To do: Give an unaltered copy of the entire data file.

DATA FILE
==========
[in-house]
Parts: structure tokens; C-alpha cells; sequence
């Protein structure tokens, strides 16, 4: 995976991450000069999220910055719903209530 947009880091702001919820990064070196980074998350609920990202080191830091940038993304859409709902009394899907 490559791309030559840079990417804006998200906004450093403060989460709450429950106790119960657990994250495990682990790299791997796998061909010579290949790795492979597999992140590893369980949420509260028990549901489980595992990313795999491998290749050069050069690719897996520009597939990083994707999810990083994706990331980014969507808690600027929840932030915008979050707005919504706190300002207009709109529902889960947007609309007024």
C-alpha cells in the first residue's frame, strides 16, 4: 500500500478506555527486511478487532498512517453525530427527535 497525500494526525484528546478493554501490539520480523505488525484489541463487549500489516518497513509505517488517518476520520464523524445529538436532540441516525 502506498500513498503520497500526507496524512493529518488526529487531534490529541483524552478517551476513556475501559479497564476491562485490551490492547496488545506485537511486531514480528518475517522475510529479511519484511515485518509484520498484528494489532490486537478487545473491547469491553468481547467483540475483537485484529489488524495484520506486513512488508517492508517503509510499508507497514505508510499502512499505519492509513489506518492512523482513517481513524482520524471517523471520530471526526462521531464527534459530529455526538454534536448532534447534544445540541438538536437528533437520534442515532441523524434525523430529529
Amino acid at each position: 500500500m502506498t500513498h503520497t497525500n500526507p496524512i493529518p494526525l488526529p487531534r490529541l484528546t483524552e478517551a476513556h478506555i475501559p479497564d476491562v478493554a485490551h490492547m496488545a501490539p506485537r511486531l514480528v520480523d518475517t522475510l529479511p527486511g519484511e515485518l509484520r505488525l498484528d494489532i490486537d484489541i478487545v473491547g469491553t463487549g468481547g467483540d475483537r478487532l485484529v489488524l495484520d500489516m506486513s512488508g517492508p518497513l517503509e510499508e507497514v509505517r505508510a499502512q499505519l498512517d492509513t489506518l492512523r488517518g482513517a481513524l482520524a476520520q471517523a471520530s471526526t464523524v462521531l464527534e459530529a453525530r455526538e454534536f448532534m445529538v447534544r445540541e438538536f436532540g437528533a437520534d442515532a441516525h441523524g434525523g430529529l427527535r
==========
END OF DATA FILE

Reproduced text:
[in-house]
Parts: structure tokens; C-alpha cells; sequence
């Protein structure tokens, strides 16, 4: 995976991450000069999220910055719903209530 947009880091702001919820990064070196980074998350609920990202080191830091940038993304859409709902009394899907 490559791309030559840079990417804006998200906004450093403060989460709450429950106790119960657990994250495990682990790299791997796998061909010579290949790795492979597999992140590893369980949420509260028990549901489980595992990313795999491998290749050069050069690719897996520009597939990083994707999810990083994706990331980014969507808690600027929840932030915008979050707005919504706190300002207009709109529902889960947007609309007024």
C-alpha cells in the first residue's frame, strides 16, 4: 500500500478506555527486511478487532498512517453525530427527535 497525500494526525484528546478493554501490539520480523505488525484489541463487549500489516518497513509505517488517518476520520464523524445529538436532540441516525 502506498500513498503520497500526507496524512493529518488526529487531534490529541483524552478517551476513556475501559479497564476491562485490551490492547496488545506485537511486531514480528518475517522475510529479511519484511515485518509484520498484528494489532490486537478487545473491547469491553468481547467483540475483537485484529489488524495484520506486513512488508517492508517503509510499508507497514505508510499502512499505519492509513489506518492512523482513517481513524482520524471517523471520530471526526462521531464527534459530529455526538454534536448532534447534544445540541438538536437528533437520534442515532441523524434525523430529529
Amino acid at each position: 500500500m502506498t500513498h503520497t497525500n500526507p496524512i493529518p494526525l488526529p487531534r490529541l484528546t483524552e478517551a476513556h478506555i475501559p479497564d476491562v478493554a485490551h490492547m496488545a501490539p506485537r511486531l514480528v520480523d518475517t522475510l529479511p527486511g519484511e515485518l509484520r505488525l498484528d494489532i490486537d484489541i478487545v473491547g469491553t463487549g468481547g467483540d475483537r478487532l485484529v489488524l495484520d500489516m506486513s512488508g517492508p518497513l517503509e510499508e507497514v509505517r505508510a499502512q499505519l498512517d492509513t489506518l492512523r488517518g482513517a481513524l482520524a476520520q471517523a471520530s471526526t464523524v462521531l464527534e459530529a453525530r455526538e454534536f448532534m445529538v447534544r445540541e438538536f436532540g437528533a437520534d442515532a441516525h441523524g434525523g430529529l427527535r